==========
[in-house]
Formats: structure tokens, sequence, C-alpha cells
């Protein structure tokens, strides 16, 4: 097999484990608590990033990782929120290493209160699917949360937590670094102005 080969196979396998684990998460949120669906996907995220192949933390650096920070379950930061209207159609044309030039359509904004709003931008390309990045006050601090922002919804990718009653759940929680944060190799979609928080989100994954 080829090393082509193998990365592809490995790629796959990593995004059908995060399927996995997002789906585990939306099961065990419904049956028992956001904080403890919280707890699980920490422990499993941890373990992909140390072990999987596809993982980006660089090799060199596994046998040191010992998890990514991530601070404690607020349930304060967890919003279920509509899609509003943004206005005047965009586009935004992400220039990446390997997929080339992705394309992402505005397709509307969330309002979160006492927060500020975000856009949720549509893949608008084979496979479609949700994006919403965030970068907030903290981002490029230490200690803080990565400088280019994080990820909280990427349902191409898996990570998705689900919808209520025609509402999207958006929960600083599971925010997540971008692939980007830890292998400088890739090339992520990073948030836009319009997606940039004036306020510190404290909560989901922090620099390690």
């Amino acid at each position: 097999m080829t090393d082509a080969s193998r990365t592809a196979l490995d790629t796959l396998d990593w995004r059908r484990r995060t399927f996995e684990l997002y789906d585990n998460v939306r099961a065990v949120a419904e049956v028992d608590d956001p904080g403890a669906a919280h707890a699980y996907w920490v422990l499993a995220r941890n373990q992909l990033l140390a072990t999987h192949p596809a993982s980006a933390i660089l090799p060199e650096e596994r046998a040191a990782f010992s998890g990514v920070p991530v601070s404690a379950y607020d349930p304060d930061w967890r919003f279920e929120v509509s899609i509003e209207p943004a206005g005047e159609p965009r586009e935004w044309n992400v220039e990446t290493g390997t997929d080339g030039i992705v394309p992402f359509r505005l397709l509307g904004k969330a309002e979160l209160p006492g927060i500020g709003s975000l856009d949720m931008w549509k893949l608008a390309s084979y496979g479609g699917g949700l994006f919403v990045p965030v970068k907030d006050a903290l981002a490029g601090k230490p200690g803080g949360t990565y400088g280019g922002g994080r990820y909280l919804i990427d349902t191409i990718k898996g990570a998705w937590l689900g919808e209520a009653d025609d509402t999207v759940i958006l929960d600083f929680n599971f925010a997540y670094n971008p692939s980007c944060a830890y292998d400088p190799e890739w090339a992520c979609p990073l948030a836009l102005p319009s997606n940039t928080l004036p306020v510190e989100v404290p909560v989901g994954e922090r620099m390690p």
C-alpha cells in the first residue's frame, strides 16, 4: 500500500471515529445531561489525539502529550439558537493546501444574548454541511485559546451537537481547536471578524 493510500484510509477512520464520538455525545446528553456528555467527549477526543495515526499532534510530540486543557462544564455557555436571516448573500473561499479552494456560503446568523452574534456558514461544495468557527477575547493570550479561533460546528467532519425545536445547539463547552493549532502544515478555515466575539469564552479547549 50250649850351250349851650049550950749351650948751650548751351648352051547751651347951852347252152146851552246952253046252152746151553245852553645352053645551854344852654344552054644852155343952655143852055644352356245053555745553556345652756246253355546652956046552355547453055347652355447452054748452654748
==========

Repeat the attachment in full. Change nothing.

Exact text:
[in-house]
Formats: structure tokens, sequence, C-alpha cells
């Protein structure tokens, strides 16, 4: 097999484990608590990033990782929120290493209160699917949360937590670094102005 080969196979396998684990998460949120669906996907995220192949933390650096920070379950930061209207159609044309030039359509904004709003931008390309990045006050601090922002919804990718009653759940929680944060190799979609928080989100994954 080829090393082509193998990365592809490995790629796959990593995004059908995060399927996995997002789906585990939306099961065990419904049956028992956001904080403890919280707890699980920490422990499993941890373990992909140390072990999987596809993982980006660089090799060199596994046998040191010992998890990514991530601070404690607020349930304060967890919003279920509509899609509003943004206005005047965009586009935004992400220039990446390997997929080339992705394309992402505005397709509307969330309002979160006492927060500020975000856009949720549509893949608008084979496979479609949700994006919403965030970068907030903290981002490029230490200690803080990565400088280019994080990820909280990427349902191409898996990570998705689900919808209520025609509402999207958006929960600083599971925010997540971008692939980007830890292998400088890739090339992520990073948030836009319009997606940039004036306020510190404290909560989901922090620099390690």
């Amino acid at each position: 097999m080829t090393d082509a080969s193998r990365t592809a196979l490995d790629t796959l396998d990593w995004r059908r484990r995060t399927f996995e684990l997002y789906d585990n998460v939306r099961a065990v949120a419904e049956v028992d608590d956001p904080g403890a669906a919280h707890a699980y996907w920490v422990l499993a995220r941890n373990q992909l990033l140390a072990t999987h192949p596809a993982s980006a933390i660089l090799p060199e650096e596994r046998a040191a990782f010992s998890g990514v920070p991530v601070s404690a379950y607020d349930p304060d930061w967890r919003f279920e929120v509509s899609i509003e209207p943004a206005g005047e159609p965009r586009e935004w044309n992400v220039e990446t290493g390997t997929d080339g030039i992705v394309p992402f359509r505005l397709l509307g904004k969330a309002e979160l209160p006492g927060i500020g709003s975000l856009d949720m931008w549509k893949l608008a390309s084979y496979g479609g699917g949700l994006f919403v990045p965030v970068k907030d006050a903290l981002a490029g601090k230490p200690g803080g949360t990565y400088g280019g922002g994080r990820y909280l919804i990427d349902t191409i990718k898996g990570a998705w937590l689900g919808e209520a009653d025609d509402t999207v759940i958006l929960d600083f929680n599971f925010a997540y670094n971008p692939s980007c944060a830890y292998d400088p190799e890739w090339a992520c979609p990073l948030a836009l102005p319009s997606n940039t928080l004036p306020v510190e989100v404290p909560v989901g994954e922090r620099m390690p």
C-alpha cells in the first residue's frame, strides 16, 4: 500500500471515529445531561489525539502529550439558537493546501444574548454541511485559546451537537481547536471578524 493510500484510509477512520464520538455525545446528553456528555467527549477526543495515526499532534510530540486543557462544564455557555436571516448573500473561499479552494456560503446568523452574534456558514461544495468557527477575547493570550479561533460546528467532519425545536445547539463547552493549532502544515478555515466575539469564552479547549 50250649850351250349851650049550950749351650948751650548751351648352051547751651347951852347252152146851552246952253046252152746151553245852553645352053645551854344852654344552054644852155343952655143852055644352356245053555745553556345652756246253355546652956046552355547453055347652355447452054748452654748